Only low-migration inks and coatings may be used when manufacturing food packaging without a functional barrier.
Especially when using UV-curing inks, the press speed will influence curing of the ink and may result in undesirable migration if curing is incomplete.
Adhesives must be suitable for food packaging.
Cleanliness of the press also plays a crucial role. Make sure that there are no residues of standard (non food-packaging) inks from the preceding production run or wash-up solution in the roller materials or somewhere else in the press.
Many parameters and conditions within the press can alter the results obtained when printing. The condition of UV or IR lamps and of curing units, and the level of maintenance of fount solution systems – in unfavourable circumstances, these factors can lead to critical migration risks. Proper maintenance is essential.
Legal Requirements of Food Packaging (European Regulations)
EC No. 1935/2004 Framework Regulation; EC No. 2023/2006 GMP Regulation; EU No. 10/2011 Plastic Regulation; Swiss Ordinance on food contact packaging materials; EuPIA Exclusion List; EuPIA Guideline; EuPIA GMP
Regulation (EC) No. 1935/2004 Framework Regulation
Regulation (EC) No. 1935/2004 sets the framework of European rules and regulations on materials and articles that, as finished products and under normal or foreseeable conditions of use, are intended to come into contact with foodstuffs.
Under these conditions of use, such materials and articles (and we are talking here primarily of packaging) must be manufactured so they do not transfer substances to the packed food that: do endanger human health; bring about an unacceptable change in the composition of the packaged food; or bring about a deterioration in the organoleptic properties of the packaged food.
Regulation (EC) No. 2023/2006 GMP Regulation
This Regulation lays down good manufacturing practices for materials covered by Regulation (EC) No. 1935/2004. It covers the same field of application as the Framework Regulation and is therefore applicable to all materials and not just plastics.

Regulation (EU) No. 10/2011 Plastics Regulation

This is a specific measure regulating the use of plastic materials and articles intended to come into contact with foodstuffs.
There are no specific measures applicable to printing inks and coatings/varnishes at EU level, neither to printing on the outside nor to printing on the inside of packaging, i.e. on the side that comes into direct contact with the food packaged.
EDI Ordinance on food contact materials (Swiss Ordinance) SR 817.023.21
Printing inks may contain only substances that are listed in Annexes 1 and 6.
The lists in Annex 6 are based on a compilation by the European Printing Ink Association (EuPIA) and were adapted by the Swiss Federal Office of Public Health.
The lists in Annex 6 "Printing Inks" are in two sections:
Section A: Substances that have undergone officially recognised scientific testing. Any migration limits (SML) specified in this list must be complied with.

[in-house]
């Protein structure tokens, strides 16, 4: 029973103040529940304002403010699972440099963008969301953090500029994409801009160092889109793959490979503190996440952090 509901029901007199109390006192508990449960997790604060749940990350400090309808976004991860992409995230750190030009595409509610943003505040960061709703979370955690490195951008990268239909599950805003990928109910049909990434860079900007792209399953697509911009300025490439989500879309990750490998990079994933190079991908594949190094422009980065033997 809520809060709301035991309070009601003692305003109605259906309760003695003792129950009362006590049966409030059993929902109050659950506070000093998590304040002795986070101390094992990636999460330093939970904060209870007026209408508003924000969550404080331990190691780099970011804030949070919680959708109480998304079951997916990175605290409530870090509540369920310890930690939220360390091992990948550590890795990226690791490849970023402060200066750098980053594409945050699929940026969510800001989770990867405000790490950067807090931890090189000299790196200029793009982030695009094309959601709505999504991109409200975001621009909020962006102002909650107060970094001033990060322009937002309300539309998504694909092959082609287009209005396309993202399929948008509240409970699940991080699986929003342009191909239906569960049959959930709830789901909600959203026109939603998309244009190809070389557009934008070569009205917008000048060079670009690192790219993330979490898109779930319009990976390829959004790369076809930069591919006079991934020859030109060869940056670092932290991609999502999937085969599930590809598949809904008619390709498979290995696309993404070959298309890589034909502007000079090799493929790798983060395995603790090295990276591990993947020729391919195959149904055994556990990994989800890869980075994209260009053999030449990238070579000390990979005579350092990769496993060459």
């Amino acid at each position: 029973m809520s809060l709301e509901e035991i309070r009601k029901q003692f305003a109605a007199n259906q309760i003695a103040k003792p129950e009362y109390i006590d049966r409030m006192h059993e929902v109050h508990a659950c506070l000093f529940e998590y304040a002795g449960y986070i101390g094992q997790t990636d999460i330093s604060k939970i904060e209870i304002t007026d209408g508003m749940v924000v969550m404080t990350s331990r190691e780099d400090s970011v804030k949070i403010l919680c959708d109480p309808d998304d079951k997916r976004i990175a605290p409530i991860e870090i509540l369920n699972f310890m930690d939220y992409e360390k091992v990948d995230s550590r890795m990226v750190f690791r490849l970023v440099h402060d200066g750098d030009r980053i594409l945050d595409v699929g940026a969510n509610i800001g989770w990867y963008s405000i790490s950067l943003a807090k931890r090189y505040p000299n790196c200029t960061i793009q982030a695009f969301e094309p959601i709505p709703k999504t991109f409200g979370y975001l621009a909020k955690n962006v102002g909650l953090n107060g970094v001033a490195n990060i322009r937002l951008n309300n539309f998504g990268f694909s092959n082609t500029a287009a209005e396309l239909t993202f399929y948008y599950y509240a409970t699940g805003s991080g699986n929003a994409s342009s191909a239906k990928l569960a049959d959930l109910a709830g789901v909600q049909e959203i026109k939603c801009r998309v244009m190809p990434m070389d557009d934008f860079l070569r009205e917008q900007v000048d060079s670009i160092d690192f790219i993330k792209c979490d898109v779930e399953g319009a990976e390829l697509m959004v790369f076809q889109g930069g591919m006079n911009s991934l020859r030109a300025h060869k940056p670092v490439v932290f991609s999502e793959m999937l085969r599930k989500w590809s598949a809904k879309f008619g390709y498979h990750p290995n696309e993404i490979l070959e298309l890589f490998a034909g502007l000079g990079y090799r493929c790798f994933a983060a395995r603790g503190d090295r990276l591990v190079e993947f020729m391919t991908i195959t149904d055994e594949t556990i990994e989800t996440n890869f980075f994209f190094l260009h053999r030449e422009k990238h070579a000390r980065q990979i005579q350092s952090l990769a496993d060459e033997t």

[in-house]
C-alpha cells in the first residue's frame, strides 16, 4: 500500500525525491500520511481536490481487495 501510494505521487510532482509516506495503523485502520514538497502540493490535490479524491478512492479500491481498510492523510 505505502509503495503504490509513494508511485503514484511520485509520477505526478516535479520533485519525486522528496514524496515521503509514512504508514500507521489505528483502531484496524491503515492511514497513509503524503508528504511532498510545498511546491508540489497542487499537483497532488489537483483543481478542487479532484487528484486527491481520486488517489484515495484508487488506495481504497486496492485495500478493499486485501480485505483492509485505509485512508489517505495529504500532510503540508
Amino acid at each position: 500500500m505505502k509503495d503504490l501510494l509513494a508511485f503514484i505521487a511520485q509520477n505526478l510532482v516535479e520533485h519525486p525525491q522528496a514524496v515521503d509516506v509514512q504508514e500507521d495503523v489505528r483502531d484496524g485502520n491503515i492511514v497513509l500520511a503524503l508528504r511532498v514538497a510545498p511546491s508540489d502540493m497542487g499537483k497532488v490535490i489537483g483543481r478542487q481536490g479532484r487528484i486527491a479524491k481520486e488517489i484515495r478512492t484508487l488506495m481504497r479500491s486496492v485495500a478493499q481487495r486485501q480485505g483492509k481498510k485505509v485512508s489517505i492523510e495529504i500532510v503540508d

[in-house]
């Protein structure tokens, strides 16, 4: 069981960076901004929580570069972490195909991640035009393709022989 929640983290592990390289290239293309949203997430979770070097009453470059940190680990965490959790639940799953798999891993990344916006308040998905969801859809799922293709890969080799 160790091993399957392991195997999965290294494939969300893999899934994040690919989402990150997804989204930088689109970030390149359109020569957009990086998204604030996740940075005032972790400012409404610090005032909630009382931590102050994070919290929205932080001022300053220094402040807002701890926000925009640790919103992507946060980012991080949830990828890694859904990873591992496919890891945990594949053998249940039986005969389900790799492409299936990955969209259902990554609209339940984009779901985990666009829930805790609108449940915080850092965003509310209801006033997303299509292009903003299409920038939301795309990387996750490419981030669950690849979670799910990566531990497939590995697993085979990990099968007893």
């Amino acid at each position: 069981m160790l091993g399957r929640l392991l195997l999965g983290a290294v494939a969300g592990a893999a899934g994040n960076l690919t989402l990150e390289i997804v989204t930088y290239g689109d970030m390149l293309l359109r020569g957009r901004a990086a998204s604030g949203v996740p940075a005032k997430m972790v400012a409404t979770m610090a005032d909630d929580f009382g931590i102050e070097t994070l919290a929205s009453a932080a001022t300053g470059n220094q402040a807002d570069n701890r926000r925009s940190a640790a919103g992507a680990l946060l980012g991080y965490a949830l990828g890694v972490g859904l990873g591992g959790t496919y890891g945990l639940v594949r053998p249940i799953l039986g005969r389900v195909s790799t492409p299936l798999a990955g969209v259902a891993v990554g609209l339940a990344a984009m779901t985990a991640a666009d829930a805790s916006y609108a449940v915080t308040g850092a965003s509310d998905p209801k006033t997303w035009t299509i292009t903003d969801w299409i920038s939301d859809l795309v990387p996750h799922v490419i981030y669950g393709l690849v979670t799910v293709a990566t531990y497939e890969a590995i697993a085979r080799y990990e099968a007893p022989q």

Section B: Substances that have not undergone officially recognised scientific testing. Migration of such substances must not be detectable; detection limit = 0.01 mg/kg foodstuff (10 ppb).
Inks must be manufactured and applied in accordance with Good Manufacturing Practice.
EuPIA Exclusion List – Exclusion criteria for raw materials

  • CMR substances (carcinogenic, mutagenic, reprotoxic substances)
  • Toxic or very toxic materials
  • Raw materials based on toxic heavy metals
  • Further substances as specified in the list

EuPIA Guideline on Printing Inks  – Requirements for the formulation of Inks

  • Selection of raw materials in compliance with the selection scheme:
  • Consideration of migration
  • With regards to the EuPIA Exclusion list
  • Ink production in accordance to EuPIA GMP
  • No direct contact of printed surface & food
  • No visible set-off
  • Global migration and specific migration shall not exceed the relevant limits
  • The inks must offer good adhesion to the substrates
  • There must be no change in organoleptic properties
  • All legal requirements must be complied with

EuPIA Guideline on Printing Inks – GMP requirements for the production of Inks
Traceability of all the raw materials used; Production must be controlled, monitored and documented; Conformity with the product specifications must be checked; Test equipment must be monitored; Correct packing in clean containers
The demands being made on food packaging by consumers, legislators and food manufacturers are very high. Hubergroup provides complete range of products suitable for food packaging that fulfil the regulatory requirements. With MGA, the Hubergroup is currently offering the highest level in safety on printing inks for food packaging. With the use of the "best available technology" substance transfer is kept on a minimum level and contamination risk is excluded. Similarly we offer Gecko range of products in solvent-based ink system, NewV MGA for UV inks and Acrylac MGA for water-based coatings for safe food packaging.

(The author is general manager, technical, Hubergroup India Pvt. Ltd. He can be contacted at prasanta.sarkar@hubergroup.in)